I worked with very few artists who had Jerry’s instinctive grasp of this and his skill for executing it. »

DatelineLondon01ADatelineLondon02ADatelineLondon03ADatelineLondon04ADatelineLondon05ADatelineLondon06A

Each Dateline: Frontline episode was conceived to stand on its own, but be part of a larger trilogy. This London entry, the series’ introduction, appeared in Men of War No. 4 (Jan. 1978). In part two of our talk with Cary Burkett, we’ll feature the second London chapter, « Human Interest Story » and our guest will generously answer some of WOT’s questions.

Incidentally, but not coincidentally, one hundred years ago today, on the 11th  of November, 1918, the Armistice of Compiègne was signed, formally ending the First World War. The event is commemorated each November 11 as Armistice Day or Remembrance Day.

Make-War-No-MoreA
This eloquent little tag appeared at the end of DC’s war stories, at least those edited by Joe Kubert, in the early 1970s.

Continue to Part 2 of the Cary Burkett interview.

-RG

10 thoughts on “Dateline: Frontline – The Cary Burkett Interview, Part 1

  1. Chris Green April 30, 2019 / 05:05

    I love Jerry Grandenetti’s work, so this was of great interest. Thank you.

    Like

    • gasp65 May 1, 2019 / 23:08

      You’re welcome, Chris. Thanks so much for your feedback. Mr. Grandenetti is a lifelong favourite of mine, and WOT’s certainly not through showcasing his work… We’ve got some fine, fine obscurities in store. As for Mr. Burkett, I can’t praise his generosity and insight enough to do them justice.

      Like

      • Chris Green May 2, 2019 / 02:55

        Yes, Mr. Burkett certainly comes across as one of life’s good guys.
        I look forward to seeing those Grandenetti obscurities you mention. Like you, I love his mystery comics work, but am also one of the seeming few who are big fans of Prez, Champion Sports, Green Team and the (original) Outsiders! Delightfully off the wall comics that made a pleasing change of pace among the angst-ridden 1970s titles.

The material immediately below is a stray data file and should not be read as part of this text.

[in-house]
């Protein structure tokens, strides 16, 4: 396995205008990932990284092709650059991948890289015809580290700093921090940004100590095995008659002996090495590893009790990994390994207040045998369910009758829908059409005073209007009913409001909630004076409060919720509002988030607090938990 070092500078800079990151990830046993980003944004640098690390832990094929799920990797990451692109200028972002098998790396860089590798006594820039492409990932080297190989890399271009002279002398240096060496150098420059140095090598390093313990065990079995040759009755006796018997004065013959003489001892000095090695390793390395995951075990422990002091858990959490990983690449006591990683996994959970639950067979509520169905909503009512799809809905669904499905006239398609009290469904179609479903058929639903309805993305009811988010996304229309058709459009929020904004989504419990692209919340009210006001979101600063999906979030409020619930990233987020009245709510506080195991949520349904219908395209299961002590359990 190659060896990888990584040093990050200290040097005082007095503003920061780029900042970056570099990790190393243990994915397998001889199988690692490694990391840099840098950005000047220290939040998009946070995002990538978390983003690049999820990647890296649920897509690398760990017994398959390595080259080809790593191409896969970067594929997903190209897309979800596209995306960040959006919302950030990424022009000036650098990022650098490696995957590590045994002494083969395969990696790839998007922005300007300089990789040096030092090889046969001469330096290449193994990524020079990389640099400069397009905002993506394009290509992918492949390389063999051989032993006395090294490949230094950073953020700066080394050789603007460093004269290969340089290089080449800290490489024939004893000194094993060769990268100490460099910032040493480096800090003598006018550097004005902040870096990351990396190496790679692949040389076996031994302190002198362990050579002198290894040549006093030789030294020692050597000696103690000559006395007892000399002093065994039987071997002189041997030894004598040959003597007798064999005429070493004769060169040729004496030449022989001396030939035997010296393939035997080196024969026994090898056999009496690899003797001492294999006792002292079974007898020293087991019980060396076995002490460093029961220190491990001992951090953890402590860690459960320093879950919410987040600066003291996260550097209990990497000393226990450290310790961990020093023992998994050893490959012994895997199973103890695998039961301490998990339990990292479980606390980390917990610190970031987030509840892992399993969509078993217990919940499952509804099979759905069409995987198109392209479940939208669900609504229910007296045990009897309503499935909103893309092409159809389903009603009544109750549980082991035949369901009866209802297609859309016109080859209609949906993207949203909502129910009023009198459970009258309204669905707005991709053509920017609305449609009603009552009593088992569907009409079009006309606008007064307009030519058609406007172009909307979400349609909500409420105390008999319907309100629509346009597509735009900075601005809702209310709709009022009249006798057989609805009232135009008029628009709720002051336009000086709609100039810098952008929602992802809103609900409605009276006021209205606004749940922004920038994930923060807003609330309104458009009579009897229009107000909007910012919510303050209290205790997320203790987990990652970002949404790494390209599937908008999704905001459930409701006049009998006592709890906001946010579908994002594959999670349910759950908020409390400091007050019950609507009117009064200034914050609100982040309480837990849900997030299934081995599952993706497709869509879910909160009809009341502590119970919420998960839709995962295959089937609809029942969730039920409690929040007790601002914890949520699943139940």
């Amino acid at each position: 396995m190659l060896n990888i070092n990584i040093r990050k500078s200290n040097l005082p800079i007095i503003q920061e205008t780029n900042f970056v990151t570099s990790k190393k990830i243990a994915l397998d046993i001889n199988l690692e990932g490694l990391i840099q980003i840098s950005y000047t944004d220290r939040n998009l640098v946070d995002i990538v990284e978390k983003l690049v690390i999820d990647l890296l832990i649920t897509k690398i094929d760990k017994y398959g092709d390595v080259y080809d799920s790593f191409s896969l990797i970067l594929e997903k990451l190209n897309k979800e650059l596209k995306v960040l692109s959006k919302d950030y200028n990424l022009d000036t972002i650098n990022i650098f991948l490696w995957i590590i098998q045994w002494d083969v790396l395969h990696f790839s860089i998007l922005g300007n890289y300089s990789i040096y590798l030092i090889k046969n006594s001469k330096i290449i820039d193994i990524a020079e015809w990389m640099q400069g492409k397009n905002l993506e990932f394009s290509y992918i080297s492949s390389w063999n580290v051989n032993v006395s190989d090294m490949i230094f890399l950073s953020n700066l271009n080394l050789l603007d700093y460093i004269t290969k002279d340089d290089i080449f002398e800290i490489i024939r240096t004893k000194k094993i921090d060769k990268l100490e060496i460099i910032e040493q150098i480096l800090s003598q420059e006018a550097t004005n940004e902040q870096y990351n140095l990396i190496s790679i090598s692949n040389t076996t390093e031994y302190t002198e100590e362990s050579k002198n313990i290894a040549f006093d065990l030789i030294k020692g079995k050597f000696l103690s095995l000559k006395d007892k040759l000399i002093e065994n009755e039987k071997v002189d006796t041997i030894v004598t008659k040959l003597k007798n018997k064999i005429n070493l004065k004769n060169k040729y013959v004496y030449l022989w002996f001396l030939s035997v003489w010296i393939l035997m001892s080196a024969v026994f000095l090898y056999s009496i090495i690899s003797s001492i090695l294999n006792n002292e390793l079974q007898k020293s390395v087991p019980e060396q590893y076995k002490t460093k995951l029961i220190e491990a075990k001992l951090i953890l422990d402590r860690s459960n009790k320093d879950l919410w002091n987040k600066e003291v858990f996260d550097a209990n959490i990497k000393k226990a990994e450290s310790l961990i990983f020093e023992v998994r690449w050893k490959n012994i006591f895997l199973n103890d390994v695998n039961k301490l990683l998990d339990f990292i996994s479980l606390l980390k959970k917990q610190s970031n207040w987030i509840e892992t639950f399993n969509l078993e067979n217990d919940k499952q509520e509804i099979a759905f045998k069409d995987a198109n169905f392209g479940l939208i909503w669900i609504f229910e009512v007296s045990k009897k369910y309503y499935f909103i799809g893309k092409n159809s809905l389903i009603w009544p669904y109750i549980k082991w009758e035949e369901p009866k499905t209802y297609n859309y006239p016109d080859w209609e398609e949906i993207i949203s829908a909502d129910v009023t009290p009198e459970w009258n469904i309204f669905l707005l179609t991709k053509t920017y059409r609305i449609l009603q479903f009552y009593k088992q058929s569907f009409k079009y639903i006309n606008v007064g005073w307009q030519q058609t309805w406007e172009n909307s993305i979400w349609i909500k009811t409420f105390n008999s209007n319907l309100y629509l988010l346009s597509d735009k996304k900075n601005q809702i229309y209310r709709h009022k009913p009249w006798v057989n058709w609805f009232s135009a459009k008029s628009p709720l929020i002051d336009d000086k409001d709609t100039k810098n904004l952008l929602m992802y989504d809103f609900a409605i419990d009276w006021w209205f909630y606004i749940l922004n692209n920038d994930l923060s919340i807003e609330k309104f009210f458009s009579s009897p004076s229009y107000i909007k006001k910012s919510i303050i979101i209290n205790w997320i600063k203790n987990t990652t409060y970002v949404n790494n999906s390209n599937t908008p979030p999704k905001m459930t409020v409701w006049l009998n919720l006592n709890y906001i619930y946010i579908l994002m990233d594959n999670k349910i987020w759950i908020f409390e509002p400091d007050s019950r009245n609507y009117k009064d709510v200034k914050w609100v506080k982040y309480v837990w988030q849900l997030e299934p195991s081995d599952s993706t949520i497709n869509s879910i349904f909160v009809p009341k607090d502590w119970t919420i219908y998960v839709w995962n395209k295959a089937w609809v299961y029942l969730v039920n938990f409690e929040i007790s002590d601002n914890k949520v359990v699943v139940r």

Like

      • gasp65 May 4, 2019 / 23:12

        Ah, a fellow true-blue Grandenetti freak. 😉 You’re right, we are very few in our appreciation of the Simon/Grandenetti projects, but we’re not *quite* alone: http://www.hilobrow.com/2019/04/04/best-ya-yya-lit-1973-4-2/
        Most comics fans just don’t get off-the-wall, light-hearted and unpretentious. Their loss… but it makes for some unfairly short runs for us connaisseurs. 😦

        Like

  2. Mitch Strand July 17, 2020 / 18:03

    My introduction to Dateline: Frontline was identical to yours. Long ago, I bought issues 9 and 10 of Men of War. The Gravedigger stories were all right, but the Dateline: Frontline stories were unforgettable, partly because of Grandenetti’s art. Glory Soldier is just heartbreaking. The last panel is extremely moving as Cpl. Barr kneels next to the woman he’s just killed as Wayne Clifford holds the baby and writes.

    About ten years ago, when I was buying comics again, I came across a trove of MoW books and picked them up. I now have most of the Dateline stories including I think the Russia ones. Having just re-read some of them (which led to me finding your site), I have to say that even though Gravedigger was ahead of its time, the stories are somewhat thin. The real classics of MoW are Dateline and the Enemy Ace stories, with art by Howard Chaykin of all people.

    Liked by 1 person

    • gasp65 July 20, 2020 / 13:31

      Wow, you’re not kidding when you say ‘identical’!

      While gathering the Dateline stories, I at first assumed that the series had lived and died in Men of War, but a friend pointed out that there were entries in later issues The Unknown Soldier, though they’re illustrated by Ric Estrada, a fine choice if you can’t get Grandenetti. Wally Wood hated inking both of them. 😉

      As for the classics… I’m not convinced that anyone but Joe Kubert could fully do justice to Enemy Ace on the visual front, but Chaykin did give it his best shot. And ‘Rosa Master-Spy’, while looking great, was hobbled by run-of-the-mill scripting.

      Thanks so much for dropping by and for chiming in, Mitch!

      Like

      • Christian Green July 21, 2020 / 02:28

        Dateline Frontline certainly deserves to be collected. The scripting was mature and thoughtful, the plots powerful, and the art by both Grandenetti and Estrada (two brilliant artists who are shockingly neglected by fandom) was wonderfully distinctive and heartfelt.

        Liked by 1 person

      • gasp65 July 24, 2020 / 23:39

        Hi Christian! Thanks for your interest!

        It does seem as though Dateline: Frontline could benefit from a collected reprinting. At 90 pages, there’s just enough material, and though we’ve lost Grandenetti and Estrada, messrs. Burkett and Levitz are still with us, and they could surely contribute some insightful added value to the package. As the late 70s were no highlight, production and printing-wise, a tasteful new colouring and printing might work wonders in properly reintroducing the opus. Hopefully this little pocket of interest we’ve generated will strike a spark.